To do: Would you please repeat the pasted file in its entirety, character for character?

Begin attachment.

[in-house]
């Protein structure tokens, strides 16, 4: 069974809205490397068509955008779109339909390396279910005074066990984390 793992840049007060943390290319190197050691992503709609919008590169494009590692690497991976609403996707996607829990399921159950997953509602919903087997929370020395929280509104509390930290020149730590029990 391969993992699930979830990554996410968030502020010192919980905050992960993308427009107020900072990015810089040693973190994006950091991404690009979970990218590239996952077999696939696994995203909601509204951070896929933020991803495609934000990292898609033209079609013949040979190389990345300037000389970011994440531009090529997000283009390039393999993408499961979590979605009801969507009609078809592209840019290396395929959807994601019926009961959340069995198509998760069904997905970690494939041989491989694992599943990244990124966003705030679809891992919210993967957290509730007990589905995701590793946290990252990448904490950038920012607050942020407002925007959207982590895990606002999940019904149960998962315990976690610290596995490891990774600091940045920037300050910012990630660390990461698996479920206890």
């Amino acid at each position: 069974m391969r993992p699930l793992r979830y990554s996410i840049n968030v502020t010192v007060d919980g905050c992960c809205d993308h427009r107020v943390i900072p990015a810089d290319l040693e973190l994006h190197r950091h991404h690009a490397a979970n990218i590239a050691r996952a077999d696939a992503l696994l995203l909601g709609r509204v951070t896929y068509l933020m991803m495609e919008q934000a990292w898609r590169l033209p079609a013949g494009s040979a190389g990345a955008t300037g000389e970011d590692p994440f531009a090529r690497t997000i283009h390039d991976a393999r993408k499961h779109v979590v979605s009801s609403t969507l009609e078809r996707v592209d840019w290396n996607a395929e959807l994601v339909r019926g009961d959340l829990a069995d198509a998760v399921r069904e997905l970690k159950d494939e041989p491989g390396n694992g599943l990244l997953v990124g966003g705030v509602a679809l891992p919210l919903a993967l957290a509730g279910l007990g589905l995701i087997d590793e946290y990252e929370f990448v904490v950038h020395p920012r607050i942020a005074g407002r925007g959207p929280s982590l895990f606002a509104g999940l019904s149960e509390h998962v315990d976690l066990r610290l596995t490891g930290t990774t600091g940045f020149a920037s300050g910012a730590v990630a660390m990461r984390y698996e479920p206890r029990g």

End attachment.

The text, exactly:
[in-house]
């Protein structure tokens, strides 16, 4: 069974809205490397068509955008779109339909390396279910005074066990984390 793992840049007060943390290319190197050691992503709609919008590169494009590692690497991976609403996707996607829990399921159950997953509602919903087997929370020395929280509104509390930290020149730590029990 391969993992699930979830990554996410968030502020010192919980905050992960993308427009107020900072990015810089040693973190994006950091991404690009979970990218590239996952077999696939696994995203909601509204951070896929933020991803495609934000990292898609033209079609013949040979190389990345300037000389970011994440531009090529997000283009390039393999993408499961979590979605009801969507009609078809592209840019290396395929959807994601019926009961959340069995198509998760069904997905970690494939041989491989694992599943990244990124966003705030679809891992919210993967957290509730007990589905995701590793946290990252990448904490950038920012607050942020407002925007959207982590895990606002999940019904149960998962315990976690610290596995490891990774600091940045920037300050910012990630660390990461698996479920206890």
């Amino acid at each position: 069974m391969r993992p699930l793992r979830y990554s996410i840049n968030v502020t010192v007060d919980g905050c992960c809205d993308h427009r107020v943390i900072p990015a810089d290319l040693e973190l994006h190197r950091h991404h690009a490397a979970n990218i590239a050691r996952a077999d696939a992503l696994l995203l909601g709609r509204v951070t896929y068509l933020m991803m495609e919008q934000a990292w898609r590169l033209p079609a013949g494009s040979a190389g990345a955008t300037g000389e970011d590692p994440f531009a090529r690497t997000i283009h390039d991976a393999r993408k499961h779109v979590v979605s009801s609403t969507l009609e078809r996707v592209d840019w290396n996607a395929e959807l994601v339909r019926g009961d959340l829990a069995d198509a998760v399921r069904e997905l970690k159950d494939e041989p491989g390396n694992g599943l990244l997953v990124g966003g705030v509602a679809l891992p919210l919903a993967l957290a509730g279910l007990g589905l995701i087997d590793e946290y990252e929370f990448v904490v950038h020395p920012r607050i942020a005074g407002r925007g959207p929280s982590l895990f606002a509104g999940l019904s149960e509390h998962v315990d976690l066990r610290l596995t490891g930290t990774t600091g940045f020149a920037s300050g910012a730590v990630a660390m990461r984390y698996e479920p206890r029990g």